When operating in a corporate environment, a service area may include, for example, a building or a collection of buildings, various floor plans and/or facility configurations, among other physical location modeling. Floor plans may further include structural members, non-tenant occupied space on a given floor, certain fixed and/or non-movable office fixtures (e.g., wall partitions, interlocked modular furniture, etc.), among other physical characteristics. As such, wireless network access policies may include modeling routines for defining specific volumes (e.g., to represent certain office fixtures, tenant and/or non-tenant space, or other volumes) assigned to a collection of addressable positions. The policies may thus be coordinated by a positional system that denies access to certain volumes, grants access to certain volumes, limits access based on location and temporal information, or other criteria. By employing a highly detailed three-dimensional coordinate system for the environment, various policies may be designed to regulate the provision of wireless network services based a three-dimensional positional model (e.g., access may be restricted for positions within solid structures, suspended from any means of support, or other inaccessible positions).
A three-dimensional position may sometimes be determined using a two-dimensional model. For example, as illustrated in
According to various aspects of the invention, a technique for improving precision in a three-dimensional positional system may include introducing a fourth reference point. Using the fourth reference point, four corresponding distance measurements may be determined, providing radii for four individual, intersecting spheres. When modeling a three-dimensional space containing the four spheres, an intersection may be determined, where the intersection may include a point, a line, a plane, or a three-dimensional spatial region, depending on accuracies for the distance measurements.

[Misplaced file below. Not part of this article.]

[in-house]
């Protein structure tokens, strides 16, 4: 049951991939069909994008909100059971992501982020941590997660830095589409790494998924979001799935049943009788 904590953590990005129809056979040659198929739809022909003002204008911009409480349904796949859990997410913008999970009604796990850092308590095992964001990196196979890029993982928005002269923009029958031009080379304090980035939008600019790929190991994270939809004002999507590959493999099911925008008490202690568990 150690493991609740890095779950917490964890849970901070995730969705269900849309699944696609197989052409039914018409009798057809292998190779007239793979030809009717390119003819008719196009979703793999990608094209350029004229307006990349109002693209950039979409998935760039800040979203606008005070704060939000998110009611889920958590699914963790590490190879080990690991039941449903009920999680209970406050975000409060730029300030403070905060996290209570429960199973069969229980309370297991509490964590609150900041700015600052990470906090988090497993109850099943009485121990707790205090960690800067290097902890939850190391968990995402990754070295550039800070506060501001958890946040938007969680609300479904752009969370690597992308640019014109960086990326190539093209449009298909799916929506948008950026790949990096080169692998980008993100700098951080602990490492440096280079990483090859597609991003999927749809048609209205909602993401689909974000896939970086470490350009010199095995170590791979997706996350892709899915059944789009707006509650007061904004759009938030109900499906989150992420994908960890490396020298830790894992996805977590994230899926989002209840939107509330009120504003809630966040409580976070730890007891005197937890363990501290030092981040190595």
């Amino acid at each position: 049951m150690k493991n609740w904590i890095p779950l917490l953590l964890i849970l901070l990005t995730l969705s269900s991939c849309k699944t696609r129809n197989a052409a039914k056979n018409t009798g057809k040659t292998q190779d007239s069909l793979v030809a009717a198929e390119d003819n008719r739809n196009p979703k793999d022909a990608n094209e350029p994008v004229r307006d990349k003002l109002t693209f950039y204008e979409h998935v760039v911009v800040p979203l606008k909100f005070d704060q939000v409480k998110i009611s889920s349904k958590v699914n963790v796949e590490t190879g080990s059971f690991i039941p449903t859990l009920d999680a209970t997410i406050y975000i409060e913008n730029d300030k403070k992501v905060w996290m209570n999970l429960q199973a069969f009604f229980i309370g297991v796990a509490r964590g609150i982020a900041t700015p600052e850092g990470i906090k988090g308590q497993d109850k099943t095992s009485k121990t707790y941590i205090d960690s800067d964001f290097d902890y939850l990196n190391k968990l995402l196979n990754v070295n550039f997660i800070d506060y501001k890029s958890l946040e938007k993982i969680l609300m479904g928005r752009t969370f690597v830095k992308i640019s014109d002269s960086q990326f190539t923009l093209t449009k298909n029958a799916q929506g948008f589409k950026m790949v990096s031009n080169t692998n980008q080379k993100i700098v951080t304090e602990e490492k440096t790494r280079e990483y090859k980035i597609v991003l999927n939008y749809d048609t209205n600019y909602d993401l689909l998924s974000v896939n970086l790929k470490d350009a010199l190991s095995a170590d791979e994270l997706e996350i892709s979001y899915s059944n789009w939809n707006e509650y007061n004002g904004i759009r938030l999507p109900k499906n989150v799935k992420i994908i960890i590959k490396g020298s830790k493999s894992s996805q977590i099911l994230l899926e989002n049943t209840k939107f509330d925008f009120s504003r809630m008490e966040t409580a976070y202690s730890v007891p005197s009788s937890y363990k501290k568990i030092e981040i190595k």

Position in three-dimensions may be calculated for a wireless device using wireless radio frequency (RF) technology, and may use at least three RF reference points. Each of the RF reference points may represent a known x-y-z coordinate. As with the alternative location possibilities provided by two circles (e.g., as described above), three spheres can provide two intersections, one of which may be excludable using additional known information regarding a layout of a managed space. Measurements may be inaccurate in various instances, however, due to a multi-path problem, where radio frequency signals may be refracted by building materials (e.g., concrete and steel support structures), causing signals to take indirect routes to a receiver, sensor, or other reference point. As a result, the measured distance of travel can be greater than the actual (line-of-sight) distance between a reference point and the device 10.
These and other problems may be addressed by using four or more reference points. As a number of reference points increase, measured distances can be averaged to result in a reasonably accurate determination of a three-dimensional position. For example, in various implementations, additional reference points may be provided using sectored antenna. For example, one type of sectored antenna can provide six horizontal antennas, one top antenna, and one bottom antenna. As such, a single sectored antenna can glean directional information for locating a wireless device that would otherwise require various non-directional antennas. Using
As another example,